Sunday, 26 April 2020

Belvedere Museum Revisited



I couldn't resist another visit to the Belvedere Palace complex (previously here), on my trip to the Austrian capital, so once again stretched my legs on the walk across the city in the winter sunshine. The Sphinxes on the outside were still there, silent and enigmatic as ever, fiercely guarding the treasures contained within. In some ways this visit was markedly more pleasant than my first. The difference being that there appeared to have been a change of policy at the museum. On this occasion the Belvedere's gallery assistants were much more relaxed and friendlier than previously, engaging visitors in conversation, and allowing us to take more photographs of the building and certain artworks than before. It led to a better, more welcoming atmosphere within the museum, and consequently a very enjoyable visit.






This section of the museum on the ground floor contains the Belvedere's collection of Medieval paintings and sculptures. It was one area where photography wasn't previously allowed. I was particularly struck by the beauty of the trompe l'oeil murals and fantastical grotesques adorning the ceiling in this section and was happy to be able to record them with my camera.






After having enjoyed the ground floor I then made my way up to the first floor to see the Belvedere's Great Hall and collection of 20th C. paintings.




Gerold Tusch - The Three Gorgons, 2013

The installation at the top of the staircase of these modern ceramic vases adorned with writhing serpents evoked the Gorgons on the facade of the Secession building across town. 

 Gorgons on the Secession Building facade.

Gerold Tusch - The Three Gorgons, 2013

Still gurning with Franz Xaver Messerschmidt.


Looking out through the windows of the upper floor, halfway through my visit to the Belvedere, I watched the weather turn as the sunshine disappeared and the tail-end of storms Denis/Ciara which I had escaped in the UK blew in, finally catching up with me. The skies clouded over, the heavens opened, and the rain poured and poured onto the neatly manicured gardens within the Belvedere grounds.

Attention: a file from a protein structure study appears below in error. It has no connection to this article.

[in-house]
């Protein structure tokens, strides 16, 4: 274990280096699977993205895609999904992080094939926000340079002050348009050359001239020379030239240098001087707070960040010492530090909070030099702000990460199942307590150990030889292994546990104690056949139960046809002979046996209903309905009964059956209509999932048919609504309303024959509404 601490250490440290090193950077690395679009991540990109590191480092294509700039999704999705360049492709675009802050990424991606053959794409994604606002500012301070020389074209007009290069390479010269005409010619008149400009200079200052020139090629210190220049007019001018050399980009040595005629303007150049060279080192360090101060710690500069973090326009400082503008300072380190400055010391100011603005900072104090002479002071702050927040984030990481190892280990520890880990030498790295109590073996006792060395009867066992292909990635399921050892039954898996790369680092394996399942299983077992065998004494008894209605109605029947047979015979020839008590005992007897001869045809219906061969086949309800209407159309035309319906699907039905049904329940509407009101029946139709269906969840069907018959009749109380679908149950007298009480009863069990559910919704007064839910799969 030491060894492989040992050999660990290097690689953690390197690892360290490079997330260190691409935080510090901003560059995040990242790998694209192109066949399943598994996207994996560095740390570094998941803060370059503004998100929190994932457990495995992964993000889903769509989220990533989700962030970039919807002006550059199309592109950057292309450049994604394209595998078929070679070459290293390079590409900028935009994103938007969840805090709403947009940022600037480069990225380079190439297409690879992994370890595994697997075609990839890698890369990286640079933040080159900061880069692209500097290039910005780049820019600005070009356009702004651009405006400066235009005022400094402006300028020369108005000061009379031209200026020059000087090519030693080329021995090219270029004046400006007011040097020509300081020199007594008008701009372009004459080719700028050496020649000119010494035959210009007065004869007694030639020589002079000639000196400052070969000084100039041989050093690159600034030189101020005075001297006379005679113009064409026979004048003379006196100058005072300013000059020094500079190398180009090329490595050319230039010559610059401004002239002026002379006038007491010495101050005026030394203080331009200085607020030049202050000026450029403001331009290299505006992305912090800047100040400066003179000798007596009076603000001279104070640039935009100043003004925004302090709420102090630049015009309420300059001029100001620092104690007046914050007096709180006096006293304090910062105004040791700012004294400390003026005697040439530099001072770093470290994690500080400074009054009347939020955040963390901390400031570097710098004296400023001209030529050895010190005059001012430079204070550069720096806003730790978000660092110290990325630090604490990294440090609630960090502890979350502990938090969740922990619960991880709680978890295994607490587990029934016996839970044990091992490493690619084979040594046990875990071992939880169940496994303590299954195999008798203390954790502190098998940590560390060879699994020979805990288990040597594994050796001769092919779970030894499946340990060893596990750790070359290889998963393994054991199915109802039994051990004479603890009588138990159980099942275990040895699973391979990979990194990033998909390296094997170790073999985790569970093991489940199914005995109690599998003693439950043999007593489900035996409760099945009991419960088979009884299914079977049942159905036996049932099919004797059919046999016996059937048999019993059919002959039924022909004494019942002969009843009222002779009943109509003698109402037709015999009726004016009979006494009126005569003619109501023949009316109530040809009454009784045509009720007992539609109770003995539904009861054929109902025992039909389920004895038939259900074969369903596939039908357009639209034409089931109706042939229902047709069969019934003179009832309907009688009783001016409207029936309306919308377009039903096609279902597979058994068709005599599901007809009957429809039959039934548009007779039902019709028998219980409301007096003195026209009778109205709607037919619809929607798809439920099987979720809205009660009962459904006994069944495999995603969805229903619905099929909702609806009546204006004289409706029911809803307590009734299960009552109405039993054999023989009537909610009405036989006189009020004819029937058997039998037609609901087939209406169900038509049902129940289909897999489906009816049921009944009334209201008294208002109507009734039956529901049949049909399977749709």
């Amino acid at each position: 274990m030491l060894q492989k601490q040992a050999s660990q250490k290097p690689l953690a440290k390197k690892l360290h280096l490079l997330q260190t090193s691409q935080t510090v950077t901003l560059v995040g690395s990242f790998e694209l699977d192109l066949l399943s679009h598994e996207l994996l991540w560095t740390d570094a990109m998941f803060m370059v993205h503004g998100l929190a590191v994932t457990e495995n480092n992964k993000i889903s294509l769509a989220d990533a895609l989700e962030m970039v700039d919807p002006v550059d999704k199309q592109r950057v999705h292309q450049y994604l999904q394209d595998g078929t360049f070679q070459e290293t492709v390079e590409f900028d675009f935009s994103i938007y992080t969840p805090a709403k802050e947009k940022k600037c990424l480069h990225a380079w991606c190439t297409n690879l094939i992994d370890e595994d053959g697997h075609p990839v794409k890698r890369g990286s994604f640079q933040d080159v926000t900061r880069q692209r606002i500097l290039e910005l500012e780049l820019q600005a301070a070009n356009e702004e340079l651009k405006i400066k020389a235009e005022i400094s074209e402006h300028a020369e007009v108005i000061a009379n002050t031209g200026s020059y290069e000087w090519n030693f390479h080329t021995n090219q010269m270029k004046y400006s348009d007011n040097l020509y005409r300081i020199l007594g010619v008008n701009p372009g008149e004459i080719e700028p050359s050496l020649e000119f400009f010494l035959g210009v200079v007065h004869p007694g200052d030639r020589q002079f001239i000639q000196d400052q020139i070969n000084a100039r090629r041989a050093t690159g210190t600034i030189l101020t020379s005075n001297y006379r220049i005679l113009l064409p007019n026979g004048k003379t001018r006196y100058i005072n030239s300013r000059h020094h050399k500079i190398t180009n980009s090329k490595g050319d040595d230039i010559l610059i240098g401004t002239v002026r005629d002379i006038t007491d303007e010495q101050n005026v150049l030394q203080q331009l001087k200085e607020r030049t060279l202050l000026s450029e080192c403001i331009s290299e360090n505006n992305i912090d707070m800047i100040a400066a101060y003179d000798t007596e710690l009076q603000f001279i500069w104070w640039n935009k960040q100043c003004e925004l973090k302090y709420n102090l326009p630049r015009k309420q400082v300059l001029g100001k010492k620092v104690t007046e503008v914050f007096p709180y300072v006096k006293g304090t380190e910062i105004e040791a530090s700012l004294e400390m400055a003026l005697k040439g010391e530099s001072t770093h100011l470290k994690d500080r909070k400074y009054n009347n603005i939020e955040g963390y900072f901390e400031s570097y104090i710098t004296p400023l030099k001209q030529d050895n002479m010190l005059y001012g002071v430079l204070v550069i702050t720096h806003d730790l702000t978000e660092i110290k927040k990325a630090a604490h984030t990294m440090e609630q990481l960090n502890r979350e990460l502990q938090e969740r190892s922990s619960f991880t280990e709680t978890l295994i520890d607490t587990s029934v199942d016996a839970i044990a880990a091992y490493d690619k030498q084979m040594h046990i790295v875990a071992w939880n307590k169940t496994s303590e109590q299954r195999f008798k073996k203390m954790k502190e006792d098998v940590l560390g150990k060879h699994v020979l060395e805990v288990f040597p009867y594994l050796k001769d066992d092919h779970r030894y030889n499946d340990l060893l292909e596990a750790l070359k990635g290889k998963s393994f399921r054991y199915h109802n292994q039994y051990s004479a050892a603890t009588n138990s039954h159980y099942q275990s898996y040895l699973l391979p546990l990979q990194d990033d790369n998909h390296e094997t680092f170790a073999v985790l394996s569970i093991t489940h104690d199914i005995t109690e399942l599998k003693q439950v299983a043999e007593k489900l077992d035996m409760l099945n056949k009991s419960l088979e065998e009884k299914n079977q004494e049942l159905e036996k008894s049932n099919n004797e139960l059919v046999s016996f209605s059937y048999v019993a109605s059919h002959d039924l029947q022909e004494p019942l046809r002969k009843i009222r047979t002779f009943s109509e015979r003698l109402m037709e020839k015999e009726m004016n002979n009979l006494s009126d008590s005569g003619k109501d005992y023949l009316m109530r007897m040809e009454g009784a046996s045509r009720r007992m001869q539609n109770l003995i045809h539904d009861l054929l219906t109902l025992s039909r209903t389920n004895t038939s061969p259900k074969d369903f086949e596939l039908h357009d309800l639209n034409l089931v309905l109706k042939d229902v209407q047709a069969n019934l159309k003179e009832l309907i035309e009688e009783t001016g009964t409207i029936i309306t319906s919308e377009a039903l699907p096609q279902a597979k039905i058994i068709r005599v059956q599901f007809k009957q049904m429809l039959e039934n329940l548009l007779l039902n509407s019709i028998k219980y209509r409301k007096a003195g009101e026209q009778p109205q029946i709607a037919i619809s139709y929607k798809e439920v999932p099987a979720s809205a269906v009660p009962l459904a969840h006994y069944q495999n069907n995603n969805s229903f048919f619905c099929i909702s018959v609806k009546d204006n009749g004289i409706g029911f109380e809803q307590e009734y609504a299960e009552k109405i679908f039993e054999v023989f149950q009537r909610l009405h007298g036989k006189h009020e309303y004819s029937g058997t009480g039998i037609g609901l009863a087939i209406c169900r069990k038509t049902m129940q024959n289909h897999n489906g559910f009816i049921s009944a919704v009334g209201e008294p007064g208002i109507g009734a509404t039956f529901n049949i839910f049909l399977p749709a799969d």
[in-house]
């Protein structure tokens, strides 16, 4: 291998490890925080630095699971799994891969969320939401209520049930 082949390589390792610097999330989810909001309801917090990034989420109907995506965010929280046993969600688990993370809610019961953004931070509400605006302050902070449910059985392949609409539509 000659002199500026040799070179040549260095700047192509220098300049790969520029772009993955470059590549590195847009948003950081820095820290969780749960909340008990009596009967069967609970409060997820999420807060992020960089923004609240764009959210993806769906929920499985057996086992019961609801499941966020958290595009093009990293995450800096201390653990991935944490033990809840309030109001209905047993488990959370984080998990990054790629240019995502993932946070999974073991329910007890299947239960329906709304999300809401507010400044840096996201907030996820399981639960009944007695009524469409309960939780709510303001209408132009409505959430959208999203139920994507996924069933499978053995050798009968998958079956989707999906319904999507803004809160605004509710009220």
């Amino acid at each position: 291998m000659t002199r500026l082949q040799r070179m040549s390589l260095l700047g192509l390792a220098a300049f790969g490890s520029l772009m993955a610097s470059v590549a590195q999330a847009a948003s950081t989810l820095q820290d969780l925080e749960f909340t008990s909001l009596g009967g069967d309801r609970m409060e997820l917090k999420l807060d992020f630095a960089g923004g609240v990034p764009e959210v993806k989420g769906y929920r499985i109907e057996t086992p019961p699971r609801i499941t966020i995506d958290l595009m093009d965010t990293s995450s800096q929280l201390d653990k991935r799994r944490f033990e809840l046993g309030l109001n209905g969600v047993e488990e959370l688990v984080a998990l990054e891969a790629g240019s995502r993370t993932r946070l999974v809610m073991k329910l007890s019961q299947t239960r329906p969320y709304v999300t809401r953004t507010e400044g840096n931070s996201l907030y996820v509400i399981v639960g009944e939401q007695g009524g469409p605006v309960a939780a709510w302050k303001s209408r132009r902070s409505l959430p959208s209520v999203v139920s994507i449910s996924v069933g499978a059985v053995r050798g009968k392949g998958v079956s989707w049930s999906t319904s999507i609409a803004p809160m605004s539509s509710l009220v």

I then turned my attention away from the outer landscape to those of the interior landscapes hung on the Belvedere's walls. My eyes adored following the colourful, circular paths of the hypnotic lines of Hundertwasser's painting. He is in my opinion, a better artist than architect. I also really like the classical stylings of Franz Von Stuck's painting technique. The faun in the bleak wintry landscape of this painting really reminded me of the fictional character of Mr Tumnus from the C.S. Lewis's Narnia books. The two works by Schiele weren't on display during my last trip so it was great to see something new of his in the galleries. The Klimt landscapes were just as wonderfully scenic as ever.

 Friedensreich Hundertwasser - The Large Path, 1955

Franz Von Stuck - Lost, 1891

Egon Schiele - House Wall (Window Wall), 1914

Egon Schiele - Four Trees, 1917

Gustav Klimt - Farm Garden with Sunflowers - c1912

Gustav Klimt - Flowering Poppies, 1907

Gustav Klimt - Forester's House in Weissenbach on the Attersee I, 1914


Gustav Klimt - Judith I, 1901

As good as Klimt's landscapes are, his female portraits are even more stunning. Foxy, femme-fatale Judith I is still absolutely ravishing.

Gustav Klimt - Fritza Riedler, 1906


Of course the main attraction and the one artwork all visitors still want to see and photograph at the Belvedere is The Kiss, and thankfully we were now allowed to freely snap away. The reaction was crazy, it was mobbed!

Gustav Klimt - The Kiss, 1907-8

The Kiss, detail


My visit having drawn to a close, I emerged from the Belvedere to the sight of a magnificent rainbow, a sign of hope, and adopted as a symbol of such in the circumstances we currently find ourselves in with the lethal coronavirus. I had planned to go next to the Lower Belvedere (the orange-roofed building in the picture below), but was informed that it was closed for the installation of its next exhibition - Into The Night: Cabarets and Clubs in Modern Art, which funnily enough, had already been seen and enjoyed here by myself at the Barbican back in London a couple of weeks earlier. In that exhibition there was a great section on the former Viennese night spot Cabaret Fledermaus. I was to encounter the original location of the Cabaret Fledermaus later on in the day whilst in the centre of Vienna, and was fortunate enough to see even more of the fantastic Wiener Werkstätte designs used in Cabaret Fledermaus too.






Upper Belvedere (Belvedere - Oberes Belvedere)
Prinz-Eugen-Straße 27,  
1030 Wien
Austria